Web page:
Black argues,


The authentication of Mark’s Gospel extends no further than its claim to present “the beginning of the good news of Jesus Christ” (1:1 [used here]); its only supporting corroboration lies in a suggested correspondence (1:2) of the Gospel’s earliest narrative segment (1:4-11) with Jewish Scripture Exod 23:20; Mal 3:1; Isa 40:3 [again used here]).  One might say that, with this evangelist, we encounter a pure instance of Collingwood’s idea of the historical imagination as “self-dependent, self-determining, and self-justifying,” save for the fact that the  author of Mark fades entirely from the scene, being present throughout the narrative only as an unidentified narrator.  The one figure in the Second Gospel who, indisputably, is self-dependent, self-determining, and self-justifying is God, who privately, albeit infrequently, acclaims Jesus as his Son (1:11; 9:7).


Above the solid line, I express concern that Anthony Burke Smith overdoes the self-justifying prerogatives Collingwood sets forth.


Mark 1:1

Leif E. Vaage, “An Other Home: Discipleship in Mark as Domestic Asceticism”[18]

Vaage explains how to read Mark.


Whatever else the Gospel of Mark may be as a narrative, it certainly invites the reader to join with various characters in the text struggling to find and to follow Jesus of Nazareth.  In this regard, the Gospel definitely is about “discipleship.”  What does it mean, inquires the evangelist through his account, to be a follower of Jesus?  Who does so properly?  How is it accomplished?  To what end?  Only by answering such questions does it become possible, in Mark, to grasp “the gospel of Jesus Christ son of God” (1:1).


The Gospel of Mark invites the Faithful to think.



Mark 1:2-3

Clifford M. Yeary, Pilgrim People:  A Scriptural Commentary[19]

Yeary points out that Matthew, Mark, and Luke all translate from the Greek, rather than Hebrew Isaiah.


Mark 1:2-3

Reed Lessing, review of Bo H. Lim, The “Way of the Lord” in the Book of Isaiah[20]

Lim argues that the way of the Lord never was real road, leading back to Jerusalem.  The way of the Lord is spiritual and eschatological.  Lessing concludes his review, “I believe that L. succeeds admirably in tracing the development of the way of the Lord through the Book of Isaiah and into the NT.


Mark 1:2

Daniel B. Wallace, With Scripture, Subject, and Greek Word Indexes: Greek Grammar:  Beyond the Basics: An Exegetical Syntax of the New Testament[21]

Wallace comments on as it is written.  “This common introductory formula to OT quotations seems to be used in the sense that `Although this scripture was written long ago, its authority is still binding on us.’”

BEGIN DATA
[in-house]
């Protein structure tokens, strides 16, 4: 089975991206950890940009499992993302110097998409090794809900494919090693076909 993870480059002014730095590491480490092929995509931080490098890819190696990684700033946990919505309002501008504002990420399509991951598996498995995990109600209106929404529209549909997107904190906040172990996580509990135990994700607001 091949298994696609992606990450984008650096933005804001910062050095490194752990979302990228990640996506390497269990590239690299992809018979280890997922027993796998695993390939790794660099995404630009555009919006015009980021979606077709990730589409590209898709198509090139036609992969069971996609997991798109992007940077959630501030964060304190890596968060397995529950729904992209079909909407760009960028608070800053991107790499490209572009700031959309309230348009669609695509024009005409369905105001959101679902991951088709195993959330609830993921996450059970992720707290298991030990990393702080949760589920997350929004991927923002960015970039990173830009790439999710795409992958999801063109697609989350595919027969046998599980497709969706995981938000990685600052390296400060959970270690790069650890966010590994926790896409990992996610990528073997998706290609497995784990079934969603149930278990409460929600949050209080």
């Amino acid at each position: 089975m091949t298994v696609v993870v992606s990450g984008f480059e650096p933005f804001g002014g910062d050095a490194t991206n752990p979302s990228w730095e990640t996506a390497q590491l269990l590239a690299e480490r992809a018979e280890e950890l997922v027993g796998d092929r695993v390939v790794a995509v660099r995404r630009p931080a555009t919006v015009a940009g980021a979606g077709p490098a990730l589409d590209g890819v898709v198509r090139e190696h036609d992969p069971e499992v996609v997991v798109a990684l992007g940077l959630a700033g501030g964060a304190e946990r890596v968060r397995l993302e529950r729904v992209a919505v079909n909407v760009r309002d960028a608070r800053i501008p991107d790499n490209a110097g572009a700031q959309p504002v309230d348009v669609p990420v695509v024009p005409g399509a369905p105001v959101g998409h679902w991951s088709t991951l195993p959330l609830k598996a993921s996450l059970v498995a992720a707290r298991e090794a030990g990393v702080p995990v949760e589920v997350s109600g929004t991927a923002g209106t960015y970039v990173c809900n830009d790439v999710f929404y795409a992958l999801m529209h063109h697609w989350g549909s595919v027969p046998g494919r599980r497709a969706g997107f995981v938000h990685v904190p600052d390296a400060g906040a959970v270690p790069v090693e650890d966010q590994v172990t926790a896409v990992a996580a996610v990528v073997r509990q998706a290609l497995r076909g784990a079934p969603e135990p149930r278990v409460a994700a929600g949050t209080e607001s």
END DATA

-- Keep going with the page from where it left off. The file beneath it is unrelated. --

Mark 1:4

Ithamar Gruenwald, review of Ephraim Richard E. Demaris, The New Testament in Its Ritual World[22]

Gruenwald concludes his review, “…baptism in the Corinthian case cannot stand for baptism in the NT.  D. and his readers have challenging work still ahead.”  Gruenwald is unimpressed with Demaris.  Gruenwald has an interesting observation on baptism.


Although the title of the book mentions the NT, D. does not substantially consider the Gospels.  Whereas Mark 1:4 [used here] and Luke 3:2 speak of John the Baptist as preaching “a baptism of repentance,” Matt 3:1-3 quotes the words John used.  Thus, Matthew tells the story, while Mark and Luke create a notional [sic] theologoumenon.  Clearly, this represents a different way of thinking from the one presented by Paul.  It sheds a different light on baptism in the context of the NT in general.



For my background and more on sources see the Appendix file.  Personal Notes are on the web site at www.western-civilization.com/CBQ/Personal%20Notes.


[1] Anthony Burke Smith, The Look of Catholics:  Portrayals in Popular Culture from the Great Depression to the Cold War (Lawrence, Kansas:  University Press of Kansas, 2010).


[2] See Chapter 18, “Comma Splices, Fused Sentences,” H. Ramsey Fowler and Jane E. Aaron, Eleventh Edition:  The Little, Brown Handbook (New York:  Longman, 2010) 339-444.


[3] See Part 6, “Punctuation,” Chapter 28 e, “Comma: Phrases of contrast,” H. Ramsey Fowler and Jane E. Aaron, Eleventh Edition:  The Little, Brown Handbook (New York:  Longman, 2010) 432-433.


[4] H. Ramsey Fowler and Jane E. Aaron, Eleventh Edition:  The Little, Brown Handbook (New York:  Longman, 2010) 332.


[5] See Chapter 18, “Comma Splices, Fused Sentences,” H. Ramsey Fowler and Jane E. Aaron, Eleventh Edition:  The Little, Brown Handbook (New York:  Longman, 2010) 339-444.


[6] H. Ramsey Fowler and Jane E. Aaron, Eleventh Edition:  The Little, Brown Handbook (New York:  Longman, 2010) 399.


[7] the Catholic Biblical Quarterly, Vol. 71, No. 2 (April 2009) 379.


[8] the Catholic Biblical Quarterly, Vol. 73, No. 2 (April 2011) 350-351.


[9] Collegeville, Minnesota:  Liturgical Press, 2010, 46, 59.


[10] the Catholic Biblical Quarterly, Vol. 71, No. 1 (July 2009) 77.


[11] the Catholic Biblical Quarterly, Vol. 73, No. 1 (July 2011) 126.


[12] the Catholic Biblical Quarterly, Vol. 71, No. 1 (January 2009) 140.


[13] the Catholic Biblical Quarterly, Vol. 72, No. 3 (July 2010) 456.


[14] Grand Rapids, Michigan:  William B. Eerdmans Publishing Company, 2009, 29, 51.


[15] Nestle-Aland, Novum Testamentum: Graece et Latine: Textum Graecum post Eberhard et Erwin Nestle communiter ediderunt Barbara et Kurt Aland, Johannes Karavidopoulos, Carlo M. Martini, Bruce M. Metzger: Textus Latinus Novae Vulgatae Bibliorum Sacrorum Editioni debetur: Utriusque textus apparatum criticum recensuerent et editionem novis curis elaboraverunt Barbara et Kurt Aland una cum Instituto Studiorum Textus Novi Testamenti Monasterii Westphaliae (Deutsche Bibelgesellschaft 1999) Editio XXVII, 614.


[16] Collegeville, Minnesota:  Liturgical Press, A Michael Glazier Book, 2009, 15.


[17] the Catholic Biblical Quarterly, Vol. 71, No. 1 (January 2009) 78-79.


[18] the Catholic Biblical Quarterly, Vol. 71, No. 4 (October 2009) 741, 746.


[19] Collegeville, Minnesota:  Liturgical Press, 2010, 46.


[20] the Catholic Biblical Quarterly, Vol. 73, No. 1 (January 2011) 126.


[21] Grand Rapids: Michigan: Zondervan, 1996, 576.


[22] the Catholic Biblical Quarterly, Vol. 71, No. 2 (April 2009), 400.